British universities in the UAE are hoping that forthcoming fee increases in the UK will mean more students remain in the UAE to study.
British universities in UAE hope for fees windfall
DUBAI // British universities in the UAE are hoping that forthcoming fee increases in the UK will mean more students remain in the UAE to study.
Many British students living with families in the Emirates travel back to the UK for university. But with university fees in the UK due to increase to a maximum of £9,000 (Dh51,400) a year - the new cap - from September next year, universities in the UAE may persuade more students to stay.
There are three British university campuses in the UAE - Middlesex, Heriot-Watt and Bolton. Others, such as Strathclyde and the Manchester Business School, offer business programmes.
Prof Raed Awamleh, the director of Middlesex University's Dubai campus, said the rise in UK fees could mean more university students stay in the UAE, or even draw some from the UK to British campuses here.
The Middlesex campus at Dubai Knowledge Village has only 84 British students - 5 per cent of its student body. Its fees are Dh46,000 a year. "The proposed fee increases in the UK will certainly have wide implications, including [for] students seeking more economical study alternatives outside the UK," Prof Awamleh said.
"This new situation may make studying overseas attractive to UK students looking to experience a British higher education outside the UK, with the additional international exposure that brings."
Last month the UK parliament approved a Conservative-Liberal Democrat coalition government proposal to increase the cap on tuition fees at English universities from £3,290 to a new maximum of £9,000 a year. The debate was marked by violent protests outside the Houses of Parliament in London.
Michael Clarke, the head of management and the languages department at Heriot-Watt University Dubai, said the rises would make studying here more attractive for British students.
At Dh35,000 a year, Heriot-Watt's fees are lower than other UK and international campuses in the UAE, and are projected to rise by about 2.7 per cent a year, in line with inflation.
"Prices here have to remain the same, which will mean they will be on a par with the average £6,000 fees in the UK. It makes it an even playing field now," Mr Clarke said.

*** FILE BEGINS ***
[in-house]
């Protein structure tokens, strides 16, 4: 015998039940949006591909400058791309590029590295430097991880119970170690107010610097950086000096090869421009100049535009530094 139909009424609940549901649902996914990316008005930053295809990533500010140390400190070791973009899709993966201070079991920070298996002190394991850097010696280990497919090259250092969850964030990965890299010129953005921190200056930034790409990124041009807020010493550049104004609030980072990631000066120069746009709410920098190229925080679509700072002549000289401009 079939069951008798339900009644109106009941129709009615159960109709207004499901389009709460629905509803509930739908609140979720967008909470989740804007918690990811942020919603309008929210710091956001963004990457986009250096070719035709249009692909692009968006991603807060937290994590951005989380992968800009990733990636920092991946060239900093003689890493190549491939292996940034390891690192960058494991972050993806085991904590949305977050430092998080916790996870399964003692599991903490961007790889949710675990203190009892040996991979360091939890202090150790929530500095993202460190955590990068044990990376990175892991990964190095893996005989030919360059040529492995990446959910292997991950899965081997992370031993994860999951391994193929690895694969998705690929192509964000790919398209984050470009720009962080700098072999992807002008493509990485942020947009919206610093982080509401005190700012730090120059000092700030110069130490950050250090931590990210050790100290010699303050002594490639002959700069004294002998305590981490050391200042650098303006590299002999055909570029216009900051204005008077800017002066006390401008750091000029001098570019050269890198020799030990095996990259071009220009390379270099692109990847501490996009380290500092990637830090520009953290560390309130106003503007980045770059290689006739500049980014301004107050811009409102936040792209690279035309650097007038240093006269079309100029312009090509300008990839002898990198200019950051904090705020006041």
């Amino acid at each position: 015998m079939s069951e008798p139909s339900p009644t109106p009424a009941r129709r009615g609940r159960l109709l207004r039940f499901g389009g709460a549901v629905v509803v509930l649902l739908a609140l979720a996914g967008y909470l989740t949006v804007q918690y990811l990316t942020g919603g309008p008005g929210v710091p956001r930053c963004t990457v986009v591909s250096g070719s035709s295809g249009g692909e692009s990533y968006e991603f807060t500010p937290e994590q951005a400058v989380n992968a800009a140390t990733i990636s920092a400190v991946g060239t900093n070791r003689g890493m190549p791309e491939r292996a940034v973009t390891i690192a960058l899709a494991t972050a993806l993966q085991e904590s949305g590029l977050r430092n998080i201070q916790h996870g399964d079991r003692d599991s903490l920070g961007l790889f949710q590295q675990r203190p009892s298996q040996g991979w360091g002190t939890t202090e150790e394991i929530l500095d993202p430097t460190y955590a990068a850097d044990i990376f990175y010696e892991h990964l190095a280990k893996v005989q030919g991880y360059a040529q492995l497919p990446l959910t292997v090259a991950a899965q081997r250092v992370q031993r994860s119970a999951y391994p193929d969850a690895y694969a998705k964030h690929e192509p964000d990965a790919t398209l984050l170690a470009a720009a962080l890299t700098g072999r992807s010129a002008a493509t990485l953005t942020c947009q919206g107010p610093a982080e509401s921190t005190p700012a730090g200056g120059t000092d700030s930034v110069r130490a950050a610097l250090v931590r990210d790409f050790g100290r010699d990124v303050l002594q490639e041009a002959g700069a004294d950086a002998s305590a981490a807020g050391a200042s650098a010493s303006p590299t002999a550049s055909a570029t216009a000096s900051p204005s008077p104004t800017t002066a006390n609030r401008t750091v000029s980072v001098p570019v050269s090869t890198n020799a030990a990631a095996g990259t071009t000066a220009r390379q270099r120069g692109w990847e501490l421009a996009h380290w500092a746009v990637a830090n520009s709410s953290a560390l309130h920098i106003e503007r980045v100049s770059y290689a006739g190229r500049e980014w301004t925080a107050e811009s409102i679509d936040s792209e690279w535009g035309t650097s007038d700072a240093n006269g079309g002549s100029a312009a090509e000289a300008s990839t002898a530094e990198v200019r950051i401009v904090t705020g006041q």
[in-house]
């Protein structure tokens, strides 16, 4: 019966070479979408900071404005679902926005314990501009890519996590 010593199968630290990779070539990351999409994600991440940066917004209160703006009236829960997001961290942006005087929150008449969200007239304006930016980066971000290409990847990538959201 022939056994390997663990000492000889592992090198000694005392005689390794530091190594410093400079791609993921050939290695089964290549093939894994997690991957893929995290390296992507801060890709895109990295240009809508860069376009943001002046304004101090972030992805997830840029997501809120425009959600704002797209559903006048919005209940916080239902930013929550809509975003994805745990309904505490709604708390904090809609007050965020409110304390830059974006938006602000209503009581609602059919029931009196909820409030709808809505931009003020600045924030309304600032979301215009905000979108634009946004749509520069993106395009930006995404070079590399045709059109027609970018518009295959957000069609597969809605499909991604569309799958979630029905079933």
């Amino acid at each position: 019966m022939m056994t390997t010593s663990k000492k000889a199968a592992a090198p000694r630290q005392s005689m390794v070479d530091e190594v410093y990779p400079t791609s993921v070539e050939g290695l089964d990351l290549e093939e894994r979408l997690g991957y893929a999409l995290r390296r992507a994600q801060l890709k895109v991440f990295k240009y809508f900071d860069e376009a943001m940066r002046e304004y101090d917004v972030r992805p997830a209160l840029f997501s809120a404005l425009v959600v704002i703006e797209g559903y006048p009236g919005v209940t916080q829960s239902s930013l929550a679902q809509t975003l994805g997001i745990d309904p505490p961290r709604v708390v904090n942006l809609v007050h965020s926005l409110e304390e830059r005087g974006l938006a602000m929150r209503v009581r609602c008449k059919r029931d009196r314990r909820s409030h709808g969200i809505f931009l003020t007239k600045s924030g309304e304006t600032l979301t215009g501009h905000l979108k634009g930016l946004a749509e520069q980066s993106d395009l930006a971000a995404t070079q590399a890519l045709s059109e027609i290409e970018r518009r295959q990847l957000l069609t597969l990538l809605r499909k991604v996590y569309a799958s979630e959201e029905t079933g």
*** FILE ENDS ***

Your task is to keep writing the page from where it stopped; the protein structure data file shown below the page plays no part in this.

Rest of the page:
Zubair Hanslot, the academic director at the RAK campus of the University of Bolton, said they had received many more inquiries from the UK since the announcement of an increase in the fee cap.
Although Bolton's UAE fees are currently higher - £5,500 in RAK, against the maximum £3,290 in the UK - he said the extra expense could be justified by the experience of studying abroad.
However, the UK's Student Loans Company, a public sector organisation that provides financial services to more than a million students each year, will not lend to those pursuing non-UK based degrees, which Mr Hanslot admitted could be a problem.
Tim Carnley, from Education UK, a division of the British Council that helps international students to find university places in the UK, was sceptical as to whether the fee increases would see more Britons attending UK universities in the UAE.
However, he suggested the economics were different for UK students whose families were already here, and who could therefore save money by continuing to live with their parents.
Theresa Roberts has been in the UAE for six years and her two children go to the British school, Al Khubairat in Abu Dhabi. Her eldest daughter is two years away from university, and even with an increase in fees, she said her daughter planned to go to the UK. "I think the universities in England have a good name and I think that if they're applying for jobs, it really does matter which university they've been to."